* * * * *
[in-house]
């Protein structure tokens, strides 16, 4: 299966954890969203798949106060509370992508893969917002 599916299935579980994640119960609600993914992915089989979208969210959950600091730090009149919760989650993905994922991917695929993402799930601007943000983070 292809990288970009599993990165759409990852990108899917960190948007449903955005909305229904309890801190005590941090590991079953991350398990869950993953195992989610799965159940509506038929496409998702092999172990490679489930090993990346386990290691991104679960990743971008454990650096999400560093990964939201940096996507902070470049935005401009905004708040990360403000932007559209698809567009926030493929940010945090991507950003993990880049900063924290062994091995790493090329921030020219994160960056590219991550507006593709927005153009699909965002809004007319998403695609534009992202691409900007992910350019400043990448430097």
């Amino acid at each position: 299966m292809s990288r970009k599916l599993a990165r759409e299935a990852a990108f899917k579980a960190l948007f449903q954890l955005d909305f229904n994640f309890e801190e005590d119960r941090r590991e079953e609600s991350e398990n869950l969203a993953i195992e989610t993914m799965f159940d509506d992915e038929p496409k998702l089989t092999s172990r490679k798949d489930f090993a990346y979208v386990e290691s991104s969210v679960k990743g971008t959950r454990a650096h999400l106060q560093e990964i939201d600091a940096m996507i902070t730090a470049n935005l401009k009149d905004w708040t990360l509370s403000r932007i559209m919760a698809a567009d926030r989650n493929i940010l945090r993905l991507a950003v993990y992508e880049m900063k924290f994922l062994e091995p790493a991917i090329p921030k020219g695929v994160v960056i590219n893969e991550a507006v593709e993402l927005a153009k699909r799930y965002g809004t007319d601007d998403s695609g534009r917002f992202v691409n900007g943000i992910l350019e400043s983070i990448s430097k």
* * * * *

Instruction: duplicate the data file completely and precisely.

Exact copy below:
[in-house]
């Protein structure tokens, strides 16, 4: 299966954890969203798949106060509370992508893969917002 599916299935579980994640119960609600993914992915089989979208969210959950600091730090009149919760989650993905994922991917695929993402799930601007943000983070 292809990288970009599993990165759409990852990108899917960190948007449903955005909305229904309890801190005590941090590991079953991350398990869950993953195992989610799965159940509506038929496409998702092999172990490679489930090993990346386990290691991104679960990743971008454990650096999400560093990964939201940096996507902070470049935005401009905004708040990360403000932007559209698809567009926030493929940010945090991507950003993990880049900063924290062994091995790493090329921030020219994160960056590219991550507006593709927005153009699909965002809004007319998403695609534009992202691409900007992910350019400043990448430097």
């Amino acid at each position: 299966m292809s990288r970009k599916l599993a990165r759409e299935a990852a990108f899917k579980a960190l948007f449903q954890l955005d909305f229904n994640f309890e801190e005590d119960r941090r590991e079953e609600s991350e398990n869950l969203a993953i195992e989610t993914m799965f159940d509506d992915e038929p496409k998702l089989t092999s172990r490679k798949d489930f090993a990346y979208v386990e290691s991104s969210v679960k990743g971008t959950r454990a650096h999400l106060q560093e990964i939201d600091a940096m996507i902070t730090a470049n935005l401009k009149d905004w708040t990360l509370s403000r932007i559209m919760a698809a567009d926030r989650n493929i940010l945090r993905l991507a950003v993990y992508e880049m900063k924290f994922l062994e091995p790493a991917i090329p921030k020219g695929v994160v960056i590219n893969e991550a507006v593709e993402l927005a153009k699909r799930y965002g809004t007319d601007d998403s695609g534009r917002f992202v691409n900007g943000i992910l350019e400043s983070i990448s430097k």